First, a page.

An ultrasound on an Israeli mother-to-be earlier this year showed her baby had an enlarged stomach, but nothing could prepare the mother or her doctors for what they found after she was born.
Inside her was the embryo of her 'twin' - complete with bones and a heart.
"When the woman came to give birth, we got the impression that the baby had a big tummy,"Omer Globus, director of neonatology at Assuta Medical Center in Ashdod, told the Jerusalem Post. "Because of that, the moment the baby was born, we checked her and realised that we can feel something inside her stomach, so we did ultrasound tests among others.
"We were surprised to discover that in her stomach was a partially developed fetus."
They immediately went to work to take it out.
"The impression we got is that there were originally two babies, and we're checking it," he said.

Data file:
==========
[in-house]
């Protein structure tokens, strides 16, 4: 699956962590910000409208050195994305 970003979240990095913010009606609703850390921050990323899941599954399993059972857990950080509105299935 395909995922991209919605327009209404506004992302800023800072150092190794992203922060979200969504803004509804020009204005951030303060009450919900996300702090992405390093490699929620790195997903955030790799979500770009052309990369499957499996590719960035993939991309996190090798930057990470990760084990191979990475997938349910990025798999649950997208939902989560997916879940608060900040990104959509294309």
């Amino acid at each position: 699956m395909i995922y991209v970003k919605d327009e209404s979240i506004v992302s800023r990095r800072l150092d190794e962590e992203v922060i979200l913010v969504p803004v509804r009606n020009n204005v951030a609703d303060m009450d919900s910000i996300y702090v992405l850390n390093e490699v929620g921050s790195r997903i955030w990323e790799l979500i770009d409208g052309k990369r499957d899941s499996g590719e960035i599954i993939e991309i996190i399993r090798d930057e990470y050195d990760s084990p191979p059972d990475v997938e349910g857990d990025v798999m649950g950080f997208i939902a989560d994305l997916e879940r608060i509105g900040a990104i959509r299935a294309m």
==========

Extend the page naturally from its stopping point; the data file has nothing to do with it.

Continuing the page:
The surviving baby stayed in hospital for a few days, and was released.
It's not clear how it happened, but there are two main theories. One is that the mother was originally pregnant with twins, but very early on one got absorbed by the other, so couldn't develop into a baby.
"It happens as part of the fetal development process when there are cavities that close during development and one of the embryos enters such a space," Dr Globus told the Times of Israel. "The fetus inside partially develops but does not live and remains there."
The other is that there is only one baby, the failed embryo being a kind of tumour called a teratoma - containing all the cells needed to form organs and body parts.
When it happens in a newborn baby it's called 'fetus in fetu. The rare phenomenon happens about once in every 500,000 births, according to a 2010 study, but not all are discovered.
In 2017 a tiny skull containing a malformed brain was found in a Japanese teenager's ovary, and that same year saw a baby boy in India born with a fetus behind his stomach bearing arms, legs and a brain, but without a skull. In both those cases, surgery to remove the misplaced fetuses was successful.